Bus to Nowhere
Summary: Thoughts after "Chosen".
Disclaimer: Not mine. They all belong to that wonderful, sadistic genius, Joss Whedon. Brilliant man, fabulous show.
It's over. It's really truly over. There is still work to be done, people to save. But she knows that the most important battle of her life, of the world... is over. And she won. They stand there, looking into the crater that was once their home. Is still their home, really. You can't walk away from a place like that without it leaving a mark on you. Sunnydale will always be with them. And so will the ones they've lost. Forever.
Later, they will think idly of their belongings. Keepsakes that used to mean so much. Tokens of lost lives and loves and times they will never return to. She will think of a cross necklace on her dresser, and of the many reminders of her mother, who lived and died in a house now far below them. She will think of the many other battles she has fought, the milestones she has overcome. The room he's lived in for seven years, and the many changes it saw. Every smile, every tear, every drop of blood spilt. None of it really matters now, but she will think on each moment just the same. She can do that now. She can spend a whole week thinking about her life, while the others sleep.
The memories won't fade just yet. They will someday, maybe years from now. It makes her smile a little to think in terms of years. She's never really trusted to do that before. It feels strange to have a future, strange to feel safe. The loss is there, a sharp pang in her heart for what's gone, but she can deal with that. She can deal because it feels right, even as she slips away silently to cry for him. That look on his face, that peace. That look of knowing all that he was about to do. It was more than worth the pain of losing him. She can believe that because she knows that's what he felt. She can even deal with his denial of her final confession. He didn't believe she truly loved him, but she did. She does. And he heard the words. Whether he trusted them or not, he heard them before...
They're not sure what to do next. She supposes they ought to decide soon. Some are injured; all are tired, even with the thrill of their triumph rushing through their veins. They don't even have any food or water. She wonders briefly about money, then pushes the thought away. Not important. Not after what they have just survived. Well, some of them anyway. She thinks they will go to Los Angeles, to see him. He'll be waiting, she knows, worried out of his mind for her whether he admits it or not. It's comforting to know that he still cares. Hell, he still loves her, and probably always will. They can't be together now, anymore than they could then, but it doesn't matter. She knows he'll be there. And someday, maybe she won't see another's face, bright and pained and so brave... She isn't in a hurry. Right now, she can't imagine hurrying anything ever again.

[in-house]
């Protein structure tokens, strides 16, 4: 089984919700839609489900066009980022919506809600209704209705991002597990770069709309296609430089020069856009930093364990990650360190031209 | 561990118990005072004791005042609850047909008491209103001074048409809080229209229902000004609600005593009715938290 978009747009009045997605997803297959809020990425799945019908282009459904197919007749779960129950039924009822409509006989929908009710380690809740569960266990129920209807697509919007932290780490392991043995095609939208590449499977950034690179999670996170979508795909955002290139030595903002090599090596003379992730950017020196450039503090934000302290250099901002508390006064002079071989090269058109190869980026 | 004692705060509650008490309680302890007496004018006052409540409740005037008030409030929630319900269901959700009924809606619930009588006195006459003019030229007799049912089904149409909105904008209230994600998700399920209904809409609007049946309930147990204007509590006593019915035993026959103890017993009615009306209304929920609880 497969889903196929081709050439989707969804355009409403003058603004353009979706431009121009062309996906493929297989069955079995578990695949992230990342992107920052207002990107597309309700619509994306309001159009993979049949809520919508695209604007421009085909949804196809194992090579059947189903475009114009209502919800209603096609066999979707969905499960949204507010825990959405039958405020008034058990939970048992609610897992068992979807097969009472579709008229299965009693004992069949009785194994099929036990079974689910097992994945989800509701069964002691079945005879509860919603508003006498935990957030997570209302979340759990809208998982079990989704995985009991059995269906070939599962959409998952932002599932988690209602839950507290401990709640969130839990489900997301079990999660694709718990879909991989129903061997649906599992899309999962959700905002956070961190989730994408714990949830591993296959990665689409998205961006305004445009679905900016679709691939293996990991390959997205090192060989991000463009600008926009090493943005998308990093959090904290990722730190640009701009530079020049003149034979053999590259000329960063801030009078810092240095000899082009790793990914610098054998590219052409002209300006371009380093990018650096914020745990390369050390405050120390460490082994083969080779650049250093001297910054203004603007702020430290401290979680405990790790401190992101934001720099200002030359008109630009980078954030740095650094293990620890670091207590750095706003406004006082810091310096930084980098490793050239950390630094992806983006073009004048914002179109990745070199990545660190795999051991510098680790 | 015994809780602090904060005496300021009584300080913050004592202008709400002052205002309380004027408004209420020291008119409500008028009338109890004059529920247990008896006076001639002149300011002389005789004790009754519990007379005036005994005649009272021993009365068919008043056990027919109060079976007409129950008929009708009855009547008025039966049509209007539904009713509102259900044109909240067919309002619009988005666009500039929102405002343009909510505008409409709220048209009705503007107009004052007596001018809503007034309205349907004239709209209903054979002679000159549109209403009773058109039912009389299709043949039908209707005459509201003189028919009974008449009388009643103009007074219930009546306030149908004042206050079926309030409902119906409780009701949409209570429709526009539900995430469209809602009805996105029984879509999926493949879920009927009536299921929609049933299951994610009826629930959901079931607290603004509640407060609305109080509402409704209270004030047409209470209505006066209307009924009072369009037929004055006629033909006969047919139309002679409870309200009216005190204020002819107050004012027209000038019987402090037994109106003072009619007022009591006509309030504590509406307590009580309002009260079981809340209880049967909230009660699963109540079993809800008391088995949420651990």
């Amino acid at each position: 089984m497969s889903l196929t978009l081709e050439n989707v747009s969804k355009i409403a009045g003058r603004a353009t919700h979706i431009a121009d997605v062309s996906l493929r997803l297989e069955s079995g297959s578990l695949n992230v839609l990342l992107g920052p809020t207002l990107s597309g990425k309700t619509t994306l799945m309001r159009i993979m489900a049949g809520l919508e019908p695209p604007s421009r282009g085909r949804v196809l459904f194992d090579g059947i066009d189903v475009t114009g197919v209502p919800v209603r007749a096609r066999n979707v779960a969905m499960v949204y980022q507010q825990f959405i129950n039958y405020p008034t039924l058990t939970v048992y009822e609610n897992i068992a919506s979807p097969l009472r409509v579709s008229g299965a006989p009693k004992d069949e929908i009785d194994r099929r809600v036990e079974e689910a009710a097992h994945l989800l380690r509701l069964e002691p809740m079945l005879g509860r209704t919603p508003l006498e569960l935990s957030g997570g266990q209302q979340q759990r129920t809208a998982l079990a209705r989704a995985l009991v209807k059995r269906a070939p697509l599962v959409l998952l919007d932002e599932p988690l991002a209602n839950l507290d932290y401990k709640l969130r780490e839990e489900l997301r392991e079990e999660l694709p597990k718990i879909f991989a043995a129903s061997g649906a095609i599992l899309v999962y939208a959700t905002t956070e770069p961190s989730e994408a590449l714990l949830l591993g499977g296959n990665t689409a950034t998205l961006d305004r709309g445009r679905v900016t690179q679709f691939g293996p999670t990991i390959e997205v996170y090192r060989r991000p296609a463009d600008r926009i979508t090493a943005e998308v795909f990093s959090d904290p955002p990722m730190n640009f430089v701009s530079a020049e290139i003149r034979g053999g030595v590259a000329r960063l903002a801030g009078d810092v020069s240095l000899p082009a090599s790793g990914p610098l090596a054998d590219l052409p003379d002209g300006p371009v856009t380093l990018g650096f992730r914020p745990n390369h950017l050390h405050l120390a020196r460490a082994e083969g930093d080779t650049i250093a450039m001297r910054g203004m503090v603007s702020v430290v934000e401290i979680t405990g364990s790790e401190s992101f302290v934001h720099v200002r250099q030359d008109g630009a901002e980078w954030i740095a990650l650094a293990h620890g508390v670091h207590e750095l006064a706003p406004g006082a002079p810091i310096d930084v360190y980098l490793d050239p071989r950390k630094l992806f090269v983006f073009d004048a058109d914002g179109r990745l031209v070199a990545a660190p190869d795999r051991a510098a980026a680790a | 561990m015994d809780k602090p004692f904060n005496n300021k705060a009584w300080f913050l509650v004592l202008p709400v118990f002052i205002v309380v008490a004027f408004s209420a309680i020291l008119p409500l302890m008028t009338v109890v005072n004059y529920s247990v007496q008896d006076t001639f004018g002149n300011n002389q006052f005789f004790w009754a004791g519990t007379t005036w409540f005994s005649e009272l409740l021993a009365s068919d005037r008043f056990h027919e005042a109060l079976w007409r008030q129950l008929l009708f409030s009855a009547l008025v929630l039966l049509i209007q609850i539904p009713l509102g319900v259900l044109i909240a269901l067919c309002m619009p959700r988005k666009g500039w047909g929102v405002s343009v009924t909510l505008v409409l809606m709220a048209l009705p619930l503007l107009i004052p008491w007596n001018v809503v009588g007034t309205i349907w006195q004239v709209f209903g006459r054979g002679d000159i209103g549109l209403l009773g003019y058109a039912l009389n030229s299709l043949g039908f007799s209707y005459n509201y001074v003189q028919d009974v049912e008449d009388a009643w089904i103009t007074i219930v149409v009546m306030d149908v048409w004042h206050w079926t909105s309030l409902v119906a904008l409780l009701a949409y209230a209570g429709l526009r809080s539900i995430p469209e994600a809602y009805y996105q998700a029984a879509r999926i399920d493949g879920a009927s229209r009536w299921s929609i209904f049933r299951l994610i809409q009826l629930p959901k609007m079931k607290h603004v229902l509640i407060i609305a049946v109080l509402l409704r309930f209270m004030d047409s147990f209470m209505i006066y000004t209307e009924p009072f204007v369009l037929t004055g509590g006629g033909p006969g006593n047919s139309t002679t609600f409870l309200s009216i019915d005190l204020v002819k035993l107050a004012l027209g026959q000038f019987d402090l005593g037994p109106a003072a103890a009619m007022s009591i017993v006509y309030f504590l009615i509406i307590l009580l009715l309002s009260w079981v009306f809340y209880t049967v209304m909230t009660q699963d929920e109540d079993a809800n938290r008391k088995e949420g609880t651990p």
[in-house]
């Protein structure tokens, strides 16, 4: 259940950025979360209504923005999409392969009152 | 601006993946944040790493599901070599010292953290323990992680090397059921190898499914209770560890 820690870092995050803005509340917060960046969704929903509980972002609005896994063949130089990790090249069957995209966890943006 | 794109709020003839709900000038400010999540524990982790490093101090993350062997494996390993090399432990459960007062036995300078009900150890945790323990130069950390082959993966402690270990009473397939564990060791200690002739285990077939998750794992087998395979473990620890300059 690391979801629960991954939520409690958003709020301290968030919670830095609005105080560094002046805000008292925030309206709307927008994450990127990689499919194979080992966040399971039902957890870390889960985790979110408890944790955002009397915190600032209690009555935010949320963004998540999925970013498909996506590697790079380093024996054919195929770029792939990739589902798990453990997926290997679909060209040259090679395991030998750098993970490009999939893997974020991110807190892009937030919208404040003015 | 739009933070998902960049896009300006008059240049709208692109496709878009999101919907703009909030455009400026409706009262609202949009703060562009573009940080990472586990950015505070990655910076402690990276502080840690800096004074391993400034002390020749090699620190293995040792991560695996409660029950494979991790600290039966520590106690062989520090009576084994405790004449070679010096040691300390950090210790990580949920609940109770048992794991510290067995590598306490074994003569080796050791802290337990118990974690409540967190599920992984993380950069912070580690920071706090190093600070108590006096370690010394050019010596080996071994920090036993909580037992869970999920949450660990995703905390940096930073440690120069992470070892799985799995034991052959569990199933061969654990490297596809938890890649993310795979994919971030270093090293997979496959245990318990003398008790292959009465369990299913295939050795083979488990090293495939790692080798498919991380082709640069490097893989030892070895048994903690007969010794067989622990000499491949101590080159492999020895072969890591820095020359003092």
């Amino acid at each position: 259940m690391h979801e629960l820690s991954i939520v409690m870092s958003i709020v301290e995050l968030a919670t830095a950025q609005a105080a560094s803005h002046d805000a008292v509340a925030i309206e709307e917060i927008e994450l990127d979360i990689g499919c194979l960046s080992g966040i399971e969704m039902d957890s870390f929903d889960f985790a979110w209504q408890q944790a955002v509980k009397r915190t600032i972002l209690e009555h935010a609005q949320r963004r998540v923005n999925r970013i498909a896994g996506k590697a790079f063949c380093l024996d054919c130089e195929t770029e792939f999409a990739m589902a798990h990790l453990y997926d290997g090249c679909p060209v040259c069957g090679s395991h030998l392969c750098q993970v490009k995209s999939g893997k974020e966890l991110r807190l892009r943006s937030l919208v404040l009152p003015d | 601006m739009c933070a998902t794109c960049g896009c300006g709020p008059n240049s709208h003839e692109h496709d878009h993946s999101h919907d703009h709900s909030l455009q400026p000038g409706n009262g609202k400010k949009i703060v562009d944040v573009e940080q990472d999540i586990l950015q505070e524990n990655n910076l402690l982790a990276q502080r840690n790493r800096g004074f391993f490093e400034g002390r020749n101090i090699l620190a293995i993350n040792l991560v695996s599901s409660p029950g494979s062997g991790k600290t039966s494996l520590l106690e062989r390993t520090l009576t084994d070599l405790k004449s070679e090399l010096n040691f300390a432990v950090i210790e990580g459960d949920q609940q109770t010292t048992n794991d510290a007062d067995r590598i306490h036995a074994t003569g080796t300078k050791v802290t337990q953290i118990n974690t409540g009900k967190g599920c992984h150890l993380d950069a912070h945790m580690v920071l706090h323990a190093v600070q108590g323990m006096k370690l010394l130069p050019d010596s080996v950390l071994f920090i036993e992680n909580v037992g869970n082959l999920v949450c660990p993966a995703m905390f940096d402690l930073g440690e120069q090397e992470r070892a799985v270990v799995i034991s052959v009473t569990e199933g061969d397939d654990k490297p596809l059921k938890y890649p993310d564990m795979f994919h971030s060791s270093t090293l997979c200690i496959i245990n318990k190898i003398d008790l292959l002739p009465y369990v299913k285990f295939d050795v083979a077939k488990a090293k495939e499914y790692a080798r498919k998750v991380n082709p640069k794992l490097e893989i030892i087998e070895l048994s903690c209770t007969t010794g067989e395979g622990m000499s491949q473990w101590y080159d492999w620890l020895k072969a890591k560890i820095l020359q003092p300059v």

They load up in the bus again, trading banter as they have always done. She shares a smile with her best friends, then settles down next to her tired Watcher, who is rationally discussing what they need to do right away: food, shelter, rest. She leans her head on his shoulder, content to let him direct her small band of survivors somewhere quiet, where hopefully there will be much sleep. And chocolate. And possibly really sappy old movies. And quiet corners to cry in. He wraps his arm around her, disregarding his British reserve to drop a paternal kiss to the top of her head. And she feels safe. Safe and very tired. Her sister is suddenly on her other side, cuddling up to her the way they used to when they were younger, or scared, or just out of the final battle and on their way to who-knows-where in a bus that was the only remaining vestige of their home town. Scattered conversations rose and fell, and gradually, most of the survivors rested, save those sitting in the front taking turns with the driving. But she was the first to sleep, safe between those who arguably loved her best. The town was a crater. The world? Still needing protecting. Her ex-but-never-really-ex love was waiting for her, and her much more recent love was waiting to be mourned. There was much to be done, but for now, there is just the gentle jostling of the bus, the murmur of voices, and the slight California breeze. On a bus driving nowhere, coming from Hell itself with the world's saviors inside, the original of many strong, powerful girls finally slept.
Copyright Tania 2003-2004
Violators will be forced to ride in the trunk.
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